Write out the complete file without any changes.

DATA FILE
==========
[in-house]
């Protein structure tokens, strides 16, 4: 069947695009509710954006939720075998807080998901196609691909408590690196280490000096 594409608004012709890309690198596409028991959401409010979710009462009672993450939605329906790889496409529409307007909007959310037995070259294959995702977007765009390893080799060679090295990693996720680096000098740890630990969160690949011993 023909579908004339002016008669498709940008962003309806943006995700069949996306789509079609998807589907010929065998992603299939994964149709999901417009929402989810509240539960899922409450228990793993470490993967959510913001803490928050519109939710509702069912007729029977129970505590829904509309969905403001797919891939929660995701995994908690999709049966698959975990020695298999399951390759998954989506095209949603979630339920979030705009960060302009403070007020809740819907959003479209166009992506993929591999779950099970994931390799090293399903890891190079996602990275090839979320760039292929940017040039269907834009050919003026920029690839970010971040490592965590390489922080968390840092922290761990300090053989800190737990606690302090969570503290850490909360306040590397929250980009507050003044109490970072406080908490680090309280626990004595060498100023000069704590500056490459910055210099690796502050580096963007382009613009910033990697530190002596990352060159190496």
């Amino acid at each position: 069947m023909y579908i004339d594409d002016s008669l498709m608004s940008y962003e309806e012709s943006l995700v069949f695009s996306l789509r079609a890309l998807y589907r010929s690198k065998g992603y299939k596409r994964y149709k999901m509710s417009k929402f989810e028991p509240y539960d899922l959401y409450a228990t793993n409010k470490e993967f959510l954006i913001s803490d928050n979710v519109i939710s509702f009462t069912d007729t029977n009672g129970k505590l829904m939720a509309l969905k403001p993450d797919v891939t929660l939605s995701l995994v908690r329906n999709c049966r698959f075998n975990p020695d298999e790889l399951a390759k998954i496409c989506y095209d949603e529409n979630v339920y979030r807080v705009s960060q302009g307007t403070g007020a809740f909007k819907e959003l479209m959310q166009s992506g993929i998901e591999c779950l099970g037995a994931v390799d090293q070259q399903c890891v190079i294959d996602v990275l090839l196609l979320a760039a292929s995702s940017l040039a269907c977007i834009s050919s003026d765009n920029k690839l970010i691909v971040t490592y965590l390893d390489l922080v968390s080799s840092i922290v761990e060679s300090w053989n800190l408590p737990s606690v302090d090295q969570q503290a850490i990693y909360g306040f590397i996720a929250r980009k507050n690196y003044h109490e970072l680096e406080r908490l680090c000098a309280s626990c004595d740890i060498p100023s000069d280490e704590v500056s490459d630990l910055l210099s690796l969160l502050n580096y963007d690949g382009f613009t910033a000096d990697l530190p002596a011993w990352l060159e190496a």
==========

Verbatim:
[in-house]
């Protein structure tokens, strides 16, 4: 069947695009509710954006939720075998807080998901196609691909408590690196280490000096 594409608004012709890309690198596409028991959401409010979710009462009672993450939605329906790889496409529409307007909007959310037995070259294959995702977007765009390893080799060679090295990693996720680096000098740890630990969160690949011993 023909579908004339002016008669498709940008962003309806943006995700069949996306789509079609998807589907010929065998992603299939994964149709999901417009929402989810509240539960899922409450228990793993470490993967959510913001803490928050519109939710509702069912007729029977129970505590829904509309969905403001797919891939929660995701995994908690999709049966698959975990020695298999399951390759998954989506095209949603979630339920979030705009960060302009403070007020809740819907959003479209166009992506993929591999779950099970994931390799090293399903890891190079996602990275090839979320760039292929940017040039269907834009050919003026920029690839970010971040490592965590390489922080968390840092922290761990300090053989800190737990606690302090969570503290850490909360306040590397929250980009507050003044109490970072406080908490680090309280626990004595060498100023000069704590500056490459910055210099690796502050580096963007382009613009910033990697530190002596990352060159190496």
């Amino acid at each position: 069947m023909y579908i004339d594409d002016s008669l498709m608004s940008y962003e309806e012709s943006l995700v069949f695009s996306l789509r079609a890309l998807y589907r010929s690198k065998g992603y299939k596409r994964y149709k999901m509710s417009k929402f989810e028991p509240y539960d899922l959401y409450a228990t793993n409010k470490e993967f959510l954006i913001s803490d928050n979710v519109i939710s509702f009462t069912d007729t029977n009672g129970k505590l829904m939720a509309l969905k403001p993450d797919v891939t929660l939605s995701l995994v908690r329906n999709c049966r698959f075998n975990p020695d298999e790889l399951a390759k998954i496409c989506y095209d949603e529409n979630v339920y979030r807080v705009s960060q302009g307007t403070g007020a809740f909007k819907e959003l479209m959310q166009s992506g993929i998901e591999c779950l099970g037995a994931v390799d090293q070259q399903c890891v190079i294959d996602v990275l090839l196609l979320a760039a292929s995702s940017l040039a269907c977007i834009s050919s003026d765009n920029k690839l970010i691909v971040t490592y965590l390893d390489l922080v968390s080799s840092i922290v761990e060679s300090w053989n800190l408590p737990s606690v302090d090295q969570q503290a850490i990693y909360g306040f590397i996720a929250r980009k507050n690196y003044h109490e970072l680096e406080r908490l680090c000098a309280s626990c004595d740890i060498p100023s000069d280490e704590v500056s490459d630990l910055l210099s690796l969160l502050n580096y963007d690949g382009f613009t910033a000096d990697l530190p002596a011993w990352l060159e190496a």